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So I tried doing this problem myself, and the answer that I got seems right, yet at the same time I feel like the way I did it is kind of.... wonky? It seems weird basically, and I was hoping someone can help me validate my answer

proof:

Suppose $x \in A \subseteq B$.
Then $x \in A$ and $x \in B$.
Thus, if $x \in A \cap C$,
Then $x\in A$ and $x\in C$ .
Since $x \in A$ and $x \in B$ and $x \in C$,
Then $x \in B$ and $x \in C$,
which implies that $x \in B \cap C$ .
Thus $A\cap C \subseteq B \cap C$ .
Therefore, if $A \subseteq B$, then $A\cap C\subseteq B\cap C$

I'm just not sure if it was alright to assume that $x \in A \cap C$, which is what makes me feel like my proof may be wrong and weird.

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    $\begingroup$ The first two lines should use a different variable then the rest because you are talking about any element in $A$ whereas the rest you are talking about an element in $A\cap C$. Or you should leave the first to lines out. $\endgroup$ – fleablood Oct 16 '19 at 2:17
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You did a 'beginners mistake' and started with an assumption. Namely that $A\subseteq B$.

You should start with what you have to show. That is $A\cap C\subseteq B\cap C$ under the assumption that $A\subseteq B$.

Then the proof reads like this:

Let $x\in A\cap C$. We have to show that $x\in B\cap C$.

Since $x\in A\cap C$, we have $x\in A$ and $x\in C$. Since $x\in A\subseteq B$, it is $x\in B$. So $x\in B$ and $x\in C$. Thus $x\in B\cap C$.

It is ok to assume that $x\in A\cap C$. That is exactly what we have to do, when we want to show some 'subset relationship'.

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  • $\begingroup$ Yes, I am actually just starting out with proofs. One question on your answer That I have, is that I learned that I should start with P and assume P is true, then try to arrive at Q (which is a direct proof). So now, I am kind of confused because your answer states that I should start with a part of what I assume is Q in this statement. Can you help clear up this confusion? $\endgroup$ – Jr194 Oct 16 '19 at 2:20
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    $\begingroup$ What exactly do you mean? We start with $x\in A\cap C$. Because we want to show that $A\cap C\subseteq B\cap C$. For that (by definition) we have to show that for every $x\in A\cap C$, we have that $x\in B\cap C$. So you can (have) to assume that $x\in A\cap C$, to show that we have this subset relation. It is just the definition. :) $\endgroup$ – Cornman Oct 16 '19 at 2:23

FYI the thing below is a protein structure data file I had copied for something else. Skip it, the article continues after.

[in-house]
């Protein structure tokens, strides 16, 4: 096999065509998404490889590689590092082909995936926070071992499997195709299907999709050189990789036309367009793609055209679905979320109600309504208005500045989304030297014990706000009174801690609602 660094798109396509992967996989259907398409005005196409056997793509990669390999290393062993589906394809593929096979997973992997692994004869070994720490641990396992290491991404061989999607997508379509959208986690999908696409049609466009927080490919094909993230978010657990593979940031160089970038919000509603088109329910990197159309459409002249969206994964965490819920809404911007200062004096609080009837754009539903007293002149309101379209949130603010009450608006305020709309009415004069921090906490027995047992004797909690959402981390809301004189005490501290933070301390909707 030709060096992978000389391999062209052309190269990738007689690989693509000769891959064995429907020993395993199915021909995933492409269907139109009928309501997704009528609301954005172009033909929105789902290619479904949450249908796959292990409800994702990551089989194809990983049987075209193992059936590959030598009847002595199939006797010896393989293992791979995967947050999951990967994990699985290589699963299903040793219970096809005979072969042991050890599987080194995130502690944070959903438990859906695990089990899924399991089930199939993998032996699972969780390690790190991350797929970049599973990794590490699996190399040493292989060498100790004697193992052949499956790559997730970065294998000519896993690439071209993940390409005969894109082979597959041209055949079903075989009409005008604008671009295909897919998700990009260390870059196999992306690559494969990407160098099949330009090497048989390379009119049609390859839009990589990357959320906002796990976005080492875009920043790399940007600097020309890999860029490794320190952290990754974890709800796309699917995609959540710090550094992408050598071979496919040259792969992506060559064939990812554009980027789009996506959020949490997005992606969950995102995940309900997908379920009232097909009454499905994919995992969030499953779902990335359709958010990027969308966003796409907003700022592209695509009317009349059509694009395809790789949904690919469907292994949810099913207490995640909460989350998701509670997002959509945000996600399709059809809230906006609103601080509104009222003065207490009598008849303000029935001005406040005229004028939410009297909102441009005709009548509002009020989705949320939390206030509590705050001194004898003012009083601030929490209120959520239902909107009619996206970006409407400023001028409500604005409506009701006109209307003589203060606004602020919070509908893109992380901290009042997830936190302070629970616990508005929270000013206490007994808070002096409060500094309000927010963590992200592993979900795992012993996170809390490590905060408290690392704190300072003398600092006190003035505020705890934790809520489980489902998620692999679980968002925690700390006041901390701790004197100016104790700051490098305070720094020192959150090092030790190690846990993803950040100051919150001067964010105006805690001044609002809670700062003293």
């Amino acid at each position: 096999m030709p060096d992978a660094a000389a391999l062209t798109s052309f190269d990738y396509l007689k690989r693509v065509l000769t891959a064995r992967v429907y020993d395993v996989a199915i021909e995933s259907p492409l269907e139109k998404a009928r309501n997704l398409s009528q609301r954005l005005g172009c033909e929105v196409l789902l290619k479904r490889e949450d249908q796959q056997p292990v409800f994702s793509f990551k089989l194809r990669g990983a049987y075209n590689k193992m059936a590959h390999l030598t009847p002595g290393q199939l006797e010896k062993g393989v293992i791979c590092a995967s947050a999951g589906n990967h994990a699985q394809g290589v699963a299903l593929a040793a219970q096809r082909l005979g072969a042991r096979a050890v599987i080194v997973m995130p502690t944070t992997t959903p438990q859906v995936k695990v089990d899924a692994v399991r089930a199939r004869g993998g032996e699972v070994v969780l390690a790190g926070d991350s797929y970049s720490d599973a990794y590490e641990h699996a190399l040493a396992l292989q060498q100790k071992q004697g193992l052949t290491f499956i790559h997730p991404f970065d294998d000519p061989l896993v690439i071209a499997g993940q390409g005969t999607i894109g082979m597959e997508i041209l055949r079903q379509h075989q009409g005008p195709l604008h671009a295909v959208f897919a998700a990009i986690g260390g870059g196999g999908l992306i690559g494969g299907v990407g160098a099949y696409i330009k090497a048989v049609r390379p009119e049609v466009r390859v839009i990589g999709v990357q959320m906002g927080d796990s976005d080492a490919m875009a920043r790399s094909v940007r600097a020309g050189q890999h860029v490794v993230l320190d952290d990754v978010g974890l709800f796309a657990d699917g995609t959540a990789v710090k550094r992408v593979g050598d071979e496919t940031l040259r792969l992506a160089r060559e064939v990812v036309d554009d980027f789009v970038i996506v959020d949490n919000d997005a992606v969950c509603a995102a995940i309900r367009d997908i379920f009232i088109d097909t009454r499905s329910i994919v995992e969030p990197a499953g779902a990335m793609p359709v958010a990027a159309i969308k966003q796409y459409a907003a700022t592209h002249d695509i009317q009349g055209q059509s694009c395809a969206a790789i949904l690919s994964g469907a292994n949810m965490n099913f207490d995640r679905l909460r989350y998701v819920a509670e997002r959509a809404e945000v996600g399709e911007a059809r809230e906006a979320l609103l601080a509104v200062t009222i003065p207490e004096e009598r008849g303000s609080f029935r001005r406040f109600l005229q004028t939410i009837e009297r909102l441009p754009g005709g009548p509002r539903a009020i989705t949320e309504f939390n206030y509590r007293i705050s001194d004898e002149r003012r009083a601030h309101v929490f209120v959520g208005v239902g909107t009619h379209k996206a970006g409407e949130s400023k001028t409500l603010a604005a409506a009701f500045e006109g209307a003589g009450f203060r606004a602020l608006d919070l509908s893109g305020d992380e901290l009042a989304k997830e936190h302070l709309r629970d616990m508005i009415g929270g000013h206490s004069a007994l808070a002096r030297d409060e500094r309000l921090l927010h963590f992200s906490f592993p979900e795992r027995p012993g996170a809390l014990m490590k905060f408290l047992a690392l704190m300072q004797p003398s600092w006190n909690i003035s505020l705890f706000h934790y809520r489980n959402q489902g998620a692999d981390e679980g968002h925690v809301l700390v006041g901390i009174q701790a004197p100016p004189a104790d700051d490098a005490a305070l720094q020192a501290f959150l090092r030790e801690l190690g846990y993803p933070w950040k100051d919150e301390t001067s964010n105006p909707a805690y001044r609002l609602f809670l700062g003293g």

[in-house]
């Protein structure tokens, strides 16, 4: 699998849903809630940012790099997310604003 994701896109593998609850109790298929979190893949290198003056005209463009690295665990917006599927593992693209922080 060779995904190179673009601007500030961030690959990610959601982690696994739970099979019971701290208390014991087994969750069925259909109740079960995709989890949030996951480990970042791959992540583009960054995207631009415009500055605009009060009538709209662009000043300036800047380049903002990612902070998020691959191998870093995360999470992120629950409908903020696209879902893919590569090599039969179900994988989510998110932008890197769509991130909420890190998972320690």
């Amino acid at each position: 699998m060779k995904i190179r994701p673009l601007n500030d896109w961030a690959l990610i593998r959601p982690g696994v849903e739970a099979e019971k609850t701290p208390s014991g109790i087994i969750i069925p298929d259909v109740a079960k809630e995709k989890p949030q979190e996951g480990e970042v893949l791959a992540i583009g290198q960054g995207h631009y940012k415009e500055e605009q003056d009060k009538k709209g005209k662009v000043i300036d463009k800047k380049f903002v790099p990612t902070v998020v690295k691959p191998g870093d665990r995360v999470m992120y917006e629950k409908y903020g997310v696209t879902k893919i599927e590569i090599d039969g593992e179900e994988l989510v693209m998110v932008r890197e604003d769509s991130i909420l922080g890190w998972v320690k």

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    $\begingroup$ @Jr194 So what we actually have to show is that $x\in B\cap C$. Where $x\in A\cap C$ is an additional assumption we can make, because of the definition. Note that without the other assumption $A\subseteq B$ this statement would be false. $\endgroup$ – Cornman Oct 16 '19 at 2:25
  • $\begingroup$ I see. I just thought that the problem was in the format of P implies Q, where P was A $\subseteq $ B, and Q was the second part of the problem. $\endgroup$ – Jr194 Oct 16 '19 at 2:28
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Remember that $X\cap Y = X$ iff $X\subseteq Y$. According to this result and the additional hypothesis, one has

\begin{align*} (A\cap C)\cap (B\cap C) = (A\cap B\cap C) = A\cap C \Longrightarrow A\cap C \subseteq B\cap C \end{align*}

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You need to start with $$x\in A\cap C$$ and show that $$x\in B\cap C$$

Let $$x\in A\cap C$$ then $$x\in A \text { and } x\in C$$

Since $x\in A$ and $A\subseteq B$ then $x\in B$ $$x\in B \text { and } x\in C \implies x\in B\cap C$$

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The "$x$" you are referring to in lines 1 and 2 are a different "$x$" than you have in the rest of the proof. And don't care about the $x\in A$ specifically but just that it leads to a general conclusion that we will use for the later $x$.

If I were to edit your proof but leave your thought process and pacing completly in tact, but clarify when we are making general from specific cases I'd do:

We are presuming $A\subseteq B$.

So for any $y \in A$ we'd have $y$ is $A$ and $y \in B$.

Let $x$ be an arbitrary element in $A\cap C$.

Then x∈A and x∈C .

Since x∈A thus $x\in A$ and $x \in B$.

So x∈B and x∈C,

which implies that x∈B∩C .

Thus any element of $x \in A\cap C$ is in $B\cap C$.

Thus A∩C⊆B∩C .

Therefore, if A⊆B, then A∩C⊆B∩C

.....

But you don't need to be quite so stiff a repetitive.

It'd be enough to say.

For any $x \in A\cap C$ we have $x\in A$ and $x\in C$.

Since $A\subseteq B$ and $x \in A$ we know $x \in B$.

So $x \in B$ and $x \in C$.

So $x\in B\cap C$.

Thus $A\cap C\subseteq B\cap C$.

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We have that $A,B$ and $C$ are sets.

For all sets $A, B$, and $C$, if $A\subseteq B$ then $ A\cap C\subseteq B\cap C$.

From the start of your proof

Suppose $x \in A \subseteq B$.
Then $x \in A$ and $x \in B$.
Thus, if $x \in A \cap C$,

It is not necessary to assume that $x \in A \subseteq B$. Instead, you should assume that $x\in A\cap C$ and deduce that $x\in B\cap C$. This method is the direct proof technique.

The proof would then be

Let $A,B,$ and $C$ be sets and assume that $A\subseteq B$. We want to show that $A\cap C\subseteq B\cap C$. Let $x\in A\cap C$. Then, by the definition of intersection, we have $x\in A$ and $x\in C$. Since $x\in A$ and $A\subseteq B$, it follows from the definition of subset that $x\in B$. Therefore, we have shown that $x\in B$ and $x\in C$. Again, by the definition of intersection, we can conclude that $x\in B\cap C$. Because $x$ was arbitrarily chosen, we can now conclude that $A\cap C\subseteq B\cap C$.

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